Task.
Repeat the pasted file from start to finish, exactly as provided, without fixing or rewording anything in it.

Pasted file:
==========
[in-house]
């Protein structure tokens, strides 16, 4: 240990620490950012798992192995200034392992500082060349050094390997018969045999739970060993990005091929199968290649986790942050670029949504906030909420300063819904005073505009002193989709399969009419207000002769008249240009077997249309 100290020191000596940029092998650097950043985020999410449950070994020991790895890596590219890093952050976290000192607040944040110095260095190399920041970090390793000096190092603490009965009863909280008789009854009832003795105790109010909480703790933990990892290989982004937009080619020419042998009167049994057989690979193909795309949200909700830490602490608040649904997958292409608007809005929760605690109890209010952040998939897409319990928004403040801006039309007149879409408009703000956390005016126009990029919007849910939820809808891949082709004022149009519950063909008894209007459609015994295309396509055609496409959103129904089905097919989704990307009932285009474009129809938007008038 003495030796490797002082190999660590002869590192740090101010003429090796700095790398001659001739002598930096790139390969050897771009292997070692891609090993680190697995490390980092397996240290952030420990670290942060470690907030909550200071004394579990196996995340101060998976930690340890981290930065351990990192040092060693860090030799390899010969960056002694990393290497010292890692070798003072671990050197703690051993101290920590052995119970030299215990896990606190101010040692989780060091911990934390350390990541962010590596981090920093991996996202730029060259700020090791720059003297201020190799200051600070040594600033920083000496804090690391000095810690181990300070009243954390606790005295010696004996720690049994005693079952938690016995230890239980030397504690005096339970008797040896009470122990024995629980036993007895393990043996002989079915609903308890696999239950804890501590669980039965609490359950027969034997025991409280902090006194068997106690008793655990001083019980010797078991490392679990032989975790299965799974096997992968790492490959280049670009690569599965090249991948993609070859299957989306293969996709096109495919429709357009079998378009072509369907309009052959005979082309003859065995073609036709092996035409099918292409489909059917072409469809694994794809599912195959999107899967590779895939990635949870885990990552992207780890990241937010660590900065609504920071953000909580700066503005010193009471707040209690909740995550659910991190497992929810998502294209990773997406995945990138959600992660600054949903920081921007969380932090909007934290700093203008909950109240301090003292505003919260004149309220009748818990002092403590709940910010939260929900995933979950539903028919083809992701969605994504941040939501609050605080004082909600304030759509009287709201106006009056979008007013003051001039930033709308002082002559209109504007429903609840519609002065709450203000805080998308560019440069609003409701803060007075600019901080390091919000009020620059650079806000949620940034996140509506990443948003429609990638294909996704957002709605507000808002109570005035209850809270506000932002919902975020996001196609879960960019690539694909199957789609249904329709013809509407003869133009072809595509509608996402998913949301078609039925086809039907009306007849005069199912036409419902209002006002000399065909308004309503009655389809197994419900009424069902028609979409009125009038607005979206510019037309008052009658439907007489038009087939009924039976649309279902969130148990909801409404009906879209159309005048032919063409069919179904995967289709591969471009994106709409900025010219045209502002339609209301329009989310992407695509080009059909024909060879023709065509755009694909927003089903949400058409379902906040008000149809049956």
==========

[in-house]
């Protein structure tokens, strides 16, 4: 240990620490950012798992192995200034392992500082060349050094390997018969045999739970060993990005091929199968290649986790942050670029949504906030909420300063819904005073505009002193989709399969009419207000002769008249240009077997249309 100290020191000596940029092998650097950043985020999410449950070994020991790895890596590219890093952050976290000192607040944040110095260095190399920041970090390793000096190092603490009965009863909280008789009854009832003795105790109010909480703790933990990892290989982004937009080619020419042998009167049994057989690979193909795309949200909700830490602490608040649904997958292409608007809005929760605690109890209010952040998939897409319990928004403040801006039309007149879409408009703000956390005016126009990029919007849910939820809808891949082709004022149009519950063909008894209007459609015994295309396509055609496409959103129904089905097919989704990307009932285009474009129809938007008038 003495030796490797002082190999660590002869590192740090101010003429090796700095790398001659001739002598930096790139390969050897771009292997070692891609090993680190697995490390980092397996240290952030420990670290942060470690907030909550200071004394579990196996995340101060998976930690340890981290930065351990990192040092060693860090030799390899010969960056002694990393290497010292890692070798003072671990050197703690051993101290920590052995119970030299215990896990606190101010040692989780060091911990934390350390990541962010590596981090920093991996996202730029060259700020090791720059003297201020190799200051600070040594600033920083000496804090690391000095810690181990300070009243954390606790005295010696004996720690049994005693079952938690016995230890239980030397504690005096339970008797040896009470122990024995629980036993007895393990043996002989079915609903308890696999239950804890501590669980039965609490359950027969034997025991409280902090006194068997106690008793655990001083019980010797078991490392679990032989975790299965799974096997992968790492490959280049670009690569599965090249991948993609070859299957989306293969996709096109495919429709357009079998378009072509369907309009052959005979082309003859065995073609036709092996035409099918292409489909059917072409469809694994794809599912195959999107899967590779895939990635949870885990990552992207780890990241937010660590900065609504920071953000909580700066503005010193009471707040209690909740995550659910991190497992929810998502294209990773997406995945990138959600992660600054949903920081921007969380932090909007934290700093203008909950109240301090003292505003919260004149309220009748818990002092403590709940910010939260929900995933979950539903028919083809992701969605994504941040939501609050605080004082909600304030759509009287709201106006009056979008007013003051001039930033709308002082002559209109504007429903609840519609002065709450203000805080998308560019440069609003409701803060007075600019901080390091919000009020620059650079806000949620940034996140509506990443948003429609990638294909996704957002709605507000808002109570005035209850809270506000932002919902975020996001196609879960960019690539694909199957789609249904329709013809509407003869133009072809595509509608996402998913949301078609039925086809039907009306007849005069199912036409419902209002006002000399065909308004309503009655389809197994419900009424069902028609979409009125009038607005979206510019037309008052009658439907007489038009087939009924039976649309279902969130148990909801409404009906879209159309005048032919063409069919179904995967289709591969471009994106709409900025010219045209502002339609209301329009989310992407695509080009059909024909060879023709065509755009694909927003089903949400058409379902906040008000149809049956």